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The tuk-tuk challenge: a race across India

As a bored office drone twelve months a year, I need something interesting to keep me sane. And so it was that I found myself on an overnight flight to Chennai, India in order to compete in the Mumbai Xpress Autorickshaw Challenge.

If you have never seen an autorickshaw, imagine a scooter with a park bench stapled on the back, open sides and a fabric roof stretching forward to a windscreen sporting a single sorrowful wiper. Our windscreen wiper would eventually and irrevocably give up the ghost, hanging loose and pointing straight down at the ground and twitching for most of the rally, after we were attacked by a drunk driver who took out his road rage on it. He accused us of insulting him as we overtook, presumably in our fluent Tamil above the roar of a two-stroke engine at full throttle. Driving in monsoon season, this was somewhat of a hindrance.

With a top speed of around 75kph, fully loaded and heading downhill, the humble three-wheeled rickshaw is powered by a two stroke engine. Its beauty is in its simplicity, as a two stroke engine is so basic it is started with a starting handle, and does not have its own lubrication system. Instead, oil is mixed with the petrol in the tank, and the tuktuk is shaken to make sure the fuel is properly mixed. If not, the engine can seize up or lose power. Simplicity may be a virtue, but there are still plenty of ways a tuktuk engine can go wrong.

Steering is by way of scooter handlebars, with the accelerator on one hand, and the clutch and gear change on the other. There is a footbrake, of varying effectiveness, and on your right thumb, the single most important part of the whole vehicle: the horn. This should be sounded before every change of direction, every overtake, every time you see a pedestrian, vehicle or cow. Without a horn, you won’t survive out there.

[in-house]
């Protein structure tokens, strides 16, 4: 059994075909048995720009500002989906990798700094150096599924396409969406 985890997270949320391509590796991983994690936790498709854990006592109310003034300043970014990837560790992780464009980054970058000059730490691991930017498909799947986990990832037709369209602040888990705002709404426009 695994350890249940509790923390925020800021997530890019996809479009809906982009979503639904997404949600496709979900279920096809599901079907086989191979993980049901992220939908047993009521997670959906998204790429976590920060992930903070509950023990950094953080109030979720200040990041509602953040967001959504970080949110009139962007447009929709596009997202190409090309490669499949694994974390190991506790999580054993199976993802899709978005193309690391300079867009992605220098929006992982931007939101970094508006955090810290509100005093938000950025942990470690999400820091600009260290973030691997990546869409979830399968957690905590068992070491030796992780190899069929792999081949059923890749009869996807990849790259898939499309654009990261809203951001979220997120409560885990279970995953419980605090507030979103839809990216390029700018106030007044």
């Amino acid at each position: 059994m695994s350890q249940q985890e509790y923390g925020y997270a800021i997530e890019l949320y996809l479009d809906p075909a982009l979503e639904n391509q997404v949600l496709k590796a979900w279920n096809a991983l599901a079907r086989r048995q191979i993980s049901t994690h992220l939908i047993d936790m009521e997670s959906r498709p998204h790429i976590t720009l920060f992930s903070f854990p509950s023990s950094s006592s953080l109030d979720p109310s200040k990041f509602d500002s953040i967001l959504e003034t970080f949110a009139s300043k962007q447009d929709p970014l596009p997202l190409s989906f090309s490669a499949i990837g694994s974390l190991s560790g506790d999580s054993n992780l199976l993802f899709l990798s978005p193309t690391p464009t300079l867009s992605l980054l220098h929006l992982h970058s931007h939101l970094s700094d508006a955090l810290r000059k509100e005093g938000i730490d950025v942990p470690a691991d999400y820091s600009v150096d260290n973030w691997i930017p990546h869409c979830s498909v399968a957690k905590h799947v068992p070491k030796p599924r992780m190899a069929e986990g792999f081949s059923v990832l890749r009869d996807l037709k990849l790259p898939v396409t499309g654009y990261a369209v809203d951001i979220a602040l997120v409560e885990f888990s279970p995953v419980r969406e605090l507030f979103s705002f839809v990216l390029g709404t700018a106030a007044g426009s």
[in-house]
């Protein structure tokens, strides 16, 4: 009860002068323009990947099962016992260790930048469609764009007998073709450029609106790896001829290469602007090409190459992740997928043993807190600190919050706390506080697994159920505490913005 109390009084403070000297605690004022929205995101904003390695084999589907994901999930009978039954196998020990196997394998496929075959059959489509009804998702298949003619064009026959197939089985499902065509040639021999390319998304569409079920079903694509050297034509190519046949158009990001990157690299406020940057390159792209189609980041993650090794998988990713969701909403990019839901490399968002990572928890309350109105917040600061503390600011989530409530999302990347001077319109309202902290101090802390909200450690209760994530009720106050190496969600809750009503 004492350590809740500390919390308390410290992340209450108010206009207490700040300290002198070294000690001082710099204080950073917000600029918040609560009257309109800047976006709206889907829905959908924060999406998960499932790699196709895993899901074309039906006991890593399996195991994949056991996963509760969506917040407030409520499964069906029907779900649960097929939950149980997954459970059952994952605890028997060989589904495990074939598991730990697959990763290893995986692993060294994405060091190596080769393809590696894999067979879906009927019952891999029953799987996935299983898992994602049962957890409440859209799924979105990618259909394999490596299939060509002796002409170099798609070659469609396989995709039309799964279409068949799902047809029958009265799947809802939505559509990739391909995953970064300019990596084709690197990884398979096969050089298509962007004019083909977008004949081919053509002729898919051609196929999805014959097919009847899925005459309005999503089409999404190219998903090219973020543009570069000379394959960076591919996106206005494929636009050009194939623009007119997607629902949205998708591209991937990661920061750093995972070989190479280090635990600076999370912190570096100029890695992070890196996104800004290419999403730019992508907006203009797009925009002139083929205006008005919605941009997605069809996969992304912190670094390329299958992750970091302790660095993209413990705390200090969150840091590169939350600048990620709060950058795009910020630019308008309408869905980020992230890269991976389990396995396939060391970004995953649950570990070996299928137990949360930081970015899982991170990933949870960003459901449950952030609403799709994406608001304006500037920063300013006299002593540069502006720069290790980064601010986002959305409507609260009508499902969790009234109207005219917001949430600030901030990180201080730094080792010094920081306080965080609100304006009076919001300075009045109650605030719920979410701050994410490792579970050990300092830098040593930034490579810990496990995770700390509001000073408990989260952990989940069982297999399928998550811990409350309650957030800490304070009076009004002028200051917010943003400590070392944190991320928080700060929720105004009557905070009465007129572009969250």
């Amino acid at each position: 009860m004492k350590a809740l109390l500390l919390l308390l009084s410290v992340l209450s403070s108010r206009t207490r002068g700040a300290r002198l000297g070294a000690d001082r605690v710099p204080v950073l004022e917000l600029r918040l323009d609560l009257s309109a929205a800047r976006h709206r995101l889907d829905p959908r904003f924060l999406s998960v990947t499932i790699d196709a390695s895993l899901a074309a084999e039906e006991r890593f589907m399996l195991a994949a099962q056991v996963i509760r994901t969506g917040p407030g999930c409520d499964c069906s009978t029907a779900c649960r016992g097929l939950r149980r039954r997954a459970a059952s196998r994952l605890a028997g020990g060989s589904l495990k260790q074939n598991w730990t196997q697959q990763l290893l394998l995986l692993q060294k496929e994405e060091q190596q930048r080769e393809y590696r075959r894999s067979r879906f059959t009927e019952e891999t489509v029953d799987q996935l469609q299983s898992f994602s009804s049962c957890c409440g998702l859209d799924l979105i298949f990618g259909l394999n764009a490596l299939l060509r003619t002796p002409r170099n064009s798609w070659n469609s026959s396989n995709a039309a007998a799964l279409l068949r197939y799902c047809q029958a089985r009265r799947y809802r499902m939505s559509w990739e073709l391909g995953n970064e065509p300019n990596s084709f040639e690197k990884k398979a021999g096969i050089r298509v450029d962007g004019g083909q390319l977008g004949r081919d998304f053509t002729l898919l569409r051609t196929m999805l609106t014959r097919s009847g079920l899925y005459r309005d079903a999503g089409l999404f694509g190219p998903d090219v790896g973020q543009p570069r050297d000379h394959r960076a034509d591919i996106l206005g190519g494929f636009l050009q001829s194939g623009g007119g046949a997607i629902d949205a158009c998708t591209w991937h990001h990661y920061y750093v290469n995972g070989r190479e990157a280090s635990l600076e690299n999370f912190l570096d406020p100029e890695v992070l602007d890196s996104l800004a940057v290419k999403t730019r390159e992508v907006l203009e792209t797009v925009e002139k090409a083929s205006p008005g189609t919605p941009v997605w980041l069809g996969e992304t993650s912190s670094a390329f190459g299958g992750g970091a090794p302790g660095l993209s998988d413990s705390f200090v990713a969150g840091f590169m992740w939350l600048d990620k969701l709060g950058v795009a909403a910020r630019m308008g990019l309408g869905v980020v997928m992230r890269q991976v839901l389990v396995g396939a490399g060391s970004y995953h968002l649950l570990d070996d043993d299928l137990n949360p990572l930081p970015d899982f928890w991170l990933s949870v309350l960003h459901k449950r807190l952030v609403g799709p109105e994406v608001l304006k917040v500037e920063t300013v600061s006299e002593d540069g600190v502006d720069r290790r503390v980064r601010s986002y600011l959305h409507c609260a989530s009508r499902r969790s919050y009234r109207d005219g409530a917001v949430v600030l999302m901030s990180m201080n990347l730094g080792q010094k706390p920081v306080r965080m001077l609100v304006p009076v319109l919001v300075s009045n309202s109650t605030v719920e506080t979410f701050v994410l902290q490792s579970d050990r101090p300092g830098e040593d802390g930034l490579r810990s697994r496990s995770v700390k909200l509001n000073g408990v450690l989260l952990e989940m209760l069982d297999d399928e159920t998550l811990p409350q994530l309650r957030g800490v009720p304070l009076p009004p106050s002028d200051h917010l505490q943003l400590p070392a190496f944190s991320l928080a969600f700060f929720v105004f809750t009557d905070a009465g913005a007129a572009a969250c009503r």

The humble tuktuk is not built for long-distance travel. Its fuel tank is minute, meaning that in order to cover the distances involved, we were carrying water bottles ready-mixed with oil and petrol to feed the two stroke engine if we ran short in the middle of nowhere. When, during a lay over, a taxi driver tried to argue our fare up on the basis of the price of petrol, I was able to retort that I knew precisely the going rate as there was seven litres of the stuff stashed under my bed.

Having never driven a tuktuk before, we were arriving at 4am and planning to go straight into our training day, which we had been promised would answer all of our questions. Bleary-eyed, we first sighted our vehicles that afternoon in an Indian driving school, where the twenty competing teams headed off in different directions in their brightly-coloured tuktuks. Within minutes, we had come perilously close to tipping the thing over in an emergency evasive manoeuvre. Our footbrake went flat to the floor without troubling to engage the brakes. With the tuktuk up on two wheels and my teammate hanging out of the back trying to stabilise it, we hit a concrete bollard on the side of the track, scoring a dent down the side, but ultimately righting us on all three spindly wheels again. After this, we had our brakes tightened.